The city of Cardston in the extreme southern part of the Canadian province of Alberta was founded by members of the Church of Jesus Christ of Latter-day Saints in 1887 after traveling the Macleod-Benton Trail to Alberta in one of the 19th century's last wagon migrations. The Cardston Temple, dedicated in 1923, is the sixth oldest operating LDS temple. And Mormons continue to predominate in the community; as of 2012, an estimated 80 percent of the city's 3,500 residents are LDS members. As expected, some of the local laws reflect Mormon cultural preferences as well as the LDS Word of Wisdom favoring abstinence, including a longtime ban on the sale of alcohol within the city limits.
However, a growing number of community members believe that legalizing the sale of alcohol will bring in more revenue; Darren Atwood, the founder of Cardston Citizens for Positive Progress, says he thinks it’s time people had some options for buying alcohol in the town. So on October 6th, 2014, Cardston residents will vote on a plebiscite to determine if the ban on alcohol sales will be overturned, although Mayor Maggie Kronen says the results will not be binding upon the city council since it's up to the province to amend Cardston's liquor laws. A CJOC audio interview indicates that Mayor Kronen not only is LDS (she refers to "our" faith), but that she is personally open to changing the law for the sake of non-Mormons. The ban would only be lifted on the sale of alcohol at restaurants with a meal, at the golf course, or the recreation facility; it would not legitimize liquor stores. Despite the community's LDS majority, the LDS Church has not officially weighed in on the debate.
A second related question on the ballot is whether sports tournaments should be allowed on Sundays. The current ban on Sunday sports also reflects the city's Mormon heritage, since Latter-day Saints take honoring the Sabbath more seriously than many other Christians.
The debate over alcohol has been simmering on the Cardston Values Alliance website for nearly a year. Both sides weighed in. First, the following quote attributed to Grant Hunter:
“We moved our family to Cardston because of the strong family values that we felt this community represented. This community is not 100% LDS but there are a majority of LDS members present in the community. This was a huge drawing point to us as we felt our values would be front and centre, and not be slammed on every front. Unfortunately, there seems to be pressure to change those points that make Cardston wonderful, (ie, no Sunday sports, alcohol free town). I will support any organization that promotes maintaining these wonderful aspects of Cardston. I have heard both sides of the argument, how serving alcohol in Cardston would help restaurants make it here, or how it would make the golf course profitable. I don’t want to see these core aspects of our community changed. I have seen how detrimental these aspects are to other communities that I have lived in. Keeping things as safe and LDS friendly in this community are a high priority for me and one that I am willing to fight for. I support with all my heart the Cardston Family Values organization. I am so happy that they desire to bring to light and stop issues that will destroy the high standards Cardston presently espouses.”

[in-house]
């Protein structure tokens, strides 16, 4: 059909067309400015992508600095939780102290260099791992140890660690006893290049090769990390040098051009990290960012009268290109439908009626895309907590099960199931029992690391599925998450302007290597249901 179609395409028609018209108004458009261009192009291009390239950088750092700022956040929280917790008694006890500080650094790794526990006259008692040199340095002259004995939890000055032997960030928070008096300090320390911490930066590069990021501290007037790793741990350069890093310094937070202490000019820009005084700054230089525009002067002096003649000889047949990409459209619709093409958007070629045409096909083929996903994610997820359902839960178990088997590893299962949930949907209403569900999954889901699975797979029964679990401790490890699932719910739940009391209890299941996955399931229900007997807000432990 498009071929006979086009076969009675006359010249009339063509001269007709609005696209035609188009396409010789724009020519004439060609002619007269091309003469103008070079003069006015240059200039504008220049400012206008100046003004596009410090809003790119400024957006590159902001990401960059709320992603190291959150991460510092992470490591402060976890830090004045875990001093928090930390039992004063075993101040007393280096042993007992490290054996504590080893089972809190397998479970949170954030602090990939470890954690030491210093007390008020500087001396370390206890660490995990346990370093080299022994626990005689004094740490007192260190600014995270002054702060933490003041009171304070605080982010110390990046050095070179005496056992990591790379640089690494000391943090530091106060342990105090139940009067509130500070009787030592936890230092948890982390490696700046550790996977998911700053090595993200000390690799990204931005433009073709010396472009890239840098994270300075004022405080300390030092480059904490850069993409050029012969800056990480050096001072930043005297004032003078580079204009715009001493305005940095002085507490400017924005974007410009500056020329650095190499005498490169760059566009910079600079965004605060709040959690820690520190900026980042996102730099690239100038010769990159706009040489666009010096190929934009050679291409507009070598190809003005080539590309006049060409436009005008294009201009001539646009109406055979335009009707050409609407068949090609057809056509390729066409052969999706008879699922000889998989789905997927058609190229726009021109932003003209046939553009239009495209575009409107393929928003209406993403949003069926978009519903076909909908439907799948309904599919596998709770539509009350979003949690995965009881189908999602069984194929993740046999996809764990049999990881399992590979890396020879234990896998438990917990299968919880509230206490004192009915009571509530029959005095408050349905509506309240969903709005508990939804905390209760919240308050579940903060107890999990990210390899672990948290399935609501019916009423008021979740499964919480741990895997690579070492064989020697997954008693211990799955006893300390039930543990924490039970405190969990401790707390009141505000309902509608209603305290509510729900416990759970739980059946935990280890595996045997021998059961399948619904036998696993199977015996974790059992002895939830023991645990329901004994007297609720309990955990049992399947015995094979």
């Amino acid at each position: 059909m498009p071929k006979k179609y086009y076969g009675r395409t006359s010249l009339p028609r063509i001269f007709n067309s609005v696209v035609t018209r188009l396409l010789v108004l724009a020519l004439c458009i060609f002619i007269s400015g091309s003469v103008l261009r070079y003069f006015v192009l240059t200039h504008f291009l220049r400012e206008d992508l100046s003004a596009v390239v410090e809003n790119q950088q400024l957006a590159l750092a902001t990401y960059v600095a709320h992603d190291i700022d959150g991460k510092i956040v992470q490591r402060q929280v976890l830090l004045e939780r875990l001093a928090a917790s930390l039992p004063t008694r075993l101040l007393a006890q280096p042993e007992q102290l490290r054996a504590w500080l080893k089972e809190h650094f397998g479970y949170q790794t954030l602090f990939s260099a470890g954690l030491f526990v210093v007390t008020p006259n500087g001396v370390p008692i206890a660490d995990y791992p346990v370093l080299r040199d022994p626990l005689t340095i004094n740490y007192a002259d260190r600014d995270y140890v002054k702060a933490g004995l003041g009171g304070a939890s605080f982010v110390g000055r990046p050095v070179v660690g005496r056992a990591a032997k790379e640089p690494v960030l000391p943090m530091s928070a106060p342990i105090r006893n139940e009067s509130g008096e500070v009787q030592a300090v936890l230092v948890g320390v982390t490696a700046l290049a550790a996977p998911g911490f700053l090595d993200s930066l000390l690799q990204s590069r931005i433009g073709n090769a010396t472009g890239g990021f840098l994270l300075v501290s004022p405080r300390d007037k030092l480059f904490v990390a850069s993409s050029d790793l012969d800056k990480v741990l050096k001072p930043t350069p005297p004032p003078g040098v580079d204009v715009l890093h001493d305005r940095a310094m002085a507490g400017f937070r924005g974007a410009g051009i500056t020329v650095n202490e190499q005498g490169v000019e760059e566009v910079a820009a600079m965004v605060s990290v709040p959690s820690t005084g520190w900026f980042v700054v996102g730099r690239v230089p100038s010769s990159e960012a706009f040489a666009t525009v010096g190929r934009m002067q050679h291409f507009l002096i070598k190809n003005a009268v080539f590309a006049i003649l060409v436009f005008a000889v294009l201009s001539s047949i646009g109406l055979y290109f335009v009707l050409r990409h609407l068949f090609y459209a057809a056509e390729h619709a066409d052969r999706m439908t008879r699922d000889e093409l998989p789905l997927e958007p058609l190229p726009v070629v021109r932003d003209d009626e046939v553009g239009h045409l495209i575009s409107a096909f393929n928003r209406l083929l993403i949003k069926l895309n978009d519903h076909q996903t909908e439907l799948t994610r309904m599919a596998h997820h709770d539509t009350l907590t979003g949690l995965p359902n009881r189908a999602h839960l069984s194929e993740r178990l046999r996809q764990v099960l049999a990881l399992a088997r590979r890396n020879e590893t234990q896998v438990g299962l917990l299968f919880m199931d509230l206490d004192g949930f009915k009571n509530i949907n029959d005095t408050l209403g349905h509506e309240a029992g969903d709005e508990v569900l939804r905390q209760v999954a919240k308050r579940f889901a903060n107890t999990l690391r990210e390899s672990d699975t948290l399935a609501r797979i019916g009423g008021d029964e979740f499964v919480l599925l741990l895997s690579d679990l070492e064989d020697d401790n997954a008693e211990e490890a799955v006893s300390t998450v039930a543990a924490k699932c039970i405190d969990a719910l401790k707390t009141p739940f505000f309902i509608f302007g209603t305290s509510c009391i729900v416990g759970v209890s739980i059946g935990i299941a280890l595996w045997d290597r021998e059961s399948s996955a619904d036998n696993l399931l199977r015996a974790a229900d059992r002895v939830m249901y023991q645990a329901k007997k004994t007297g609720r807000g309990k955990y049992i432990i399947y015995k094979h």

This attracted a counter-response by Tonnia, which I broke into paragraphs to improve readability:
"I think what this group fails to see is that you want to make your religious views the law which is wrong. Natives have enough problems with the 'Mormons' here even though not everyone is. And do you know why? One reason is they feel 'Mormons' are acting superior to them by implementing their religion as law onto them. How can we expect to bridge the gap? Would you like living somewhere where another religion’s beliefs controlled the laws? I agree this is a great place to live, but in order for our children and our citizens to feel they have choices, we have to allow choices. Taking our choices away create more rebellion. Believe it or not, Cardston is not immune to drugs, sex and alcohol.
I solemnly believe if Sunday sports and alcohol were not banned, NO ONE would choose to use either anyways! No liqour business will see a profit, any restaraunt serving would get boycotted, and no one wants to play organized sports on Sunday anyways! Do you see what I mean? But it’s the principle that’s important! We need to show that we are accepting of others beliefs, religion, values, etc.
Being a true LDS member you will understand that we have certain unalienable rights and free agency! It is up to the individual and families, parents, etc to teach their children right from wrong and let them choose! it is not governments’ responsibility to create “values”. It is their responsibility to protect our rights to live and worship how we wish without infringing upon other people’s rights!"
Tonnia's remarks about "Mormons acting superior" have also been echoed at times in another Mormon-dominated area; namely, Utah, and it serves as a reminder that we must better strive for the middle ground between faith and fellowship. Defend our faith without sacrificing fellowship with non-Mormons. But Tonnia also needs to understand that religion impacts culture; a Mormon-dominated area will invariable have the type of laws reflecting LDS values to some degree. Residents of Cardston would do well to avoid appeals to anti-LDS demagoguery when going to the polls on October 6th.
It's one thing to permit alcohol to be sold with meals at restaurants and country clubs. But Cardston needs to avoid the plague of liquor stores vexing so many other communities. Liquor stores, by their very existence, attract too many unsavory elements. This should not be allowed to become a Trojan Horse for the ultimate establishment of liquor stores.